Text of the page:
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. Last Updated: 07/27/2016

Army Salutes Itself With Drink, or Two

In 1917, the Bolsheviks proved that a small minority can rally itself to great heights and seize the reins of power in one day of determined, coordinated action.


Since 1919, their example has been followed once every year on Army Day, when the determined drinking of 1 percent or 2 percent of the population -- the army -- leaves a sharp vertical spike in the sales graphs of nearly every Moscow distillery.


The Bolsheviks are gone, but in Moscow on Friday, the Red Army they created continued their great Dionysian tradition.


"We're on course to sell about 10,000 cases of beer today," said Irina Ilichina, assistant director of the Ostankansky Beer Brewery. "On an average day, we sell about 8,000. We usually see a 20 percent to 25 percent increase on Army Day."


"Are we selling more? What do you think?" laughed Timur Azayev of Intermes, a liquor distributor. "We won't go broke today, that's all I'll say."


Army Day, now officially known as Day of the Defenders of the Fatherland, was created in 1919 to commemorate the heroic resistance of the Red forces on Feb. 18 to 24 in 1918, when the German army launched a major offensive against Petrograd, Pskov and Narva.


According to a Soviet-era book "Our Holidays," it was only the help of "tens of thousands of civilians who voluntarily joined the ranks of the Red Army" which allowed the Bolsheviks to drive back the Germans in this decisive battle.


Did Sasha Bogatirev, a soldier who Friday afternoon could be found wandering with a bottle of vodka in each hand near the Belorussky Station, know the inspiring story of how Army Day was created?


"Sure," he said, nodding. "They drank. They thought it up."


In terms of sheer quantity, Army Day, in comparison with other holidays, is not usually Russia's drunkest day.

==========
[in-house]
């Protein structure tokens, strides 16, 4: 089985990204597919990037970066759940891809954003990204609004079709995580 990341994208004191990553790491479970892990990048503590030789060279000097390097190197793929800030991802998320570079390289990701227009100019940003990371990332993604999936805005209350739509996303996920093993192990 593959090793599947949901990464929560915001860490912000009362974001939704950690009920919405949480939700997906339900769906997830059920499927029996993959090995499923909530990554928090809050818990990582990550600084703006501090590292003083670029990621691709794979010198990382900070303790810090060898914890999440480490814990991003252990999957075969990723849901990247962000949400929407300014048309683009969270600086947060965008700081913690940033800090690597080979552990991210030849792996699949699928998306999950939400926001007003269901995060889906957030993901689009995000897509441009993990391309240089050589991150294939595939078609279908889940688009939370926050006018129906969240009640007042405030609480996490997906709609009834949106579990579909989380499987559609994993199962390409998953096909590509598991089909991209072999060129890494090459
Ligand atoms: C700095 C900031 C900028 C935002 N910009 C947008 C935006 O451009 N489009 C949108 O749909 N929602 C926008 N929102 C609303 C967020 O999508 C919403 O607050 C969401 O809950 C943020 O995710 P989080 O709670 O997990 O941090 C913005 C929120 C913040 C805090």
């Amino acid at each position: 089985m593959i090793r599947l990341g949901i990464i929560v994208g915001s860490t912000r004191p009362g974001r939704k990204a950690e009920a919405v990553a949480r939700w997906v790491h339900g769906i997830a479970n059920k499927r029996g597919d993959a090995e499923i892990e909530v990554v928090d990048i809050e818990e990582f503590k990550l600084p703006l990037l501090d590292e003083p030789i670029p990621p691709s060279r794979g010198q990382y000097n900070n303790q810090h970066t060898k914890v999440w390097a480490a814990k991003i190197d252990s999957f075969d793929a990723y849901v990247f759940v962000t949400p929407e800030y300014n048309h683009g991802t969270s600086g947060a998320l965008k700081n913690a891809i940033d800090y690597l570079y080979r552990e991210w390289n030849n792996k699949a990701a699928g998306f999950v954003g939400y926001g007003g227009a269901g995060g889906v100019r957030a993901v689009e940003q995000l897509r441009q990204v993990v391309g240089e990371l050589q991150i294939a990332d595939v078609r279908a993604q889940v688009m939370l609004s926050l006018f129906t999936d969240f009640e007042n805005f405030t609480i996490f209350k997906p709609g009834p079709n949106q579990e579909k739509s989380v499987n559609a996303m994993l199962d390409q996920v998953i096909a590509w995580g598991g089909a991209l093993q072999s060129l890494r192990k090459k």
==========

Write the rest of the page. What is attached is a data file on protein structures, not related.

Spokesmen for Kristall, one of Moscow's largest vodka factories, said that the holiday is well down on their list of major sales occasions, trailing New Year's Eve and Women's Day, among others.


And Ilichina said this year's Army Day output won't even reach half of their all-time record for beer sales, which was 23,000 cases on Jan. 6, 1995, Orthodox Christmas Eve.


But on New Year's and Christmas, everyone drinks. On Army Day, for the most part, it's just soldiers -- and yet they still manage to consume enough to put a dent not only in the city liquor supply, but in the city itself.


"The number of accidents goes up on Army Day, I have to admit," said Viktor Priznikovsky, a spokesman for the city traffic police. "A lot of people wake up the next day with new dents."


Vladimir Zubkov, a spokesman for the police, said the number of crimes in Moscow does not increase significantly on Army Day.


But he noted that patrolmen are forced to bring a different attitude to work for the holiday.


"We exercise a little extra patience," he said. "We have a lot of those incidents where people have a little too much to drink. And where normally we might arrest someone, on the holiday we just say, please, wake up, get off that statue, etc. In short, we try to be understanding."


Zubkov said that as of early Friday afternoon, no serious incidents had been reported.


But, no doubt, the partying was underway.


All over Moscow and the Moscow region, soldiers on army bases spent the early evening at special banquets and dinners organized by their officers to celebrate the holiday.


But food is generally secondary to the evening's central activity, when the enlisted men go off, as it is called in army jargon, po interesam, or "according to their interests."


"It will get serious here," said Nikolai Kolesnikov of the CSKA army base in Balashikha, home of the city's "Pistol Unit" and its sports administration. "We will do the holiday justice."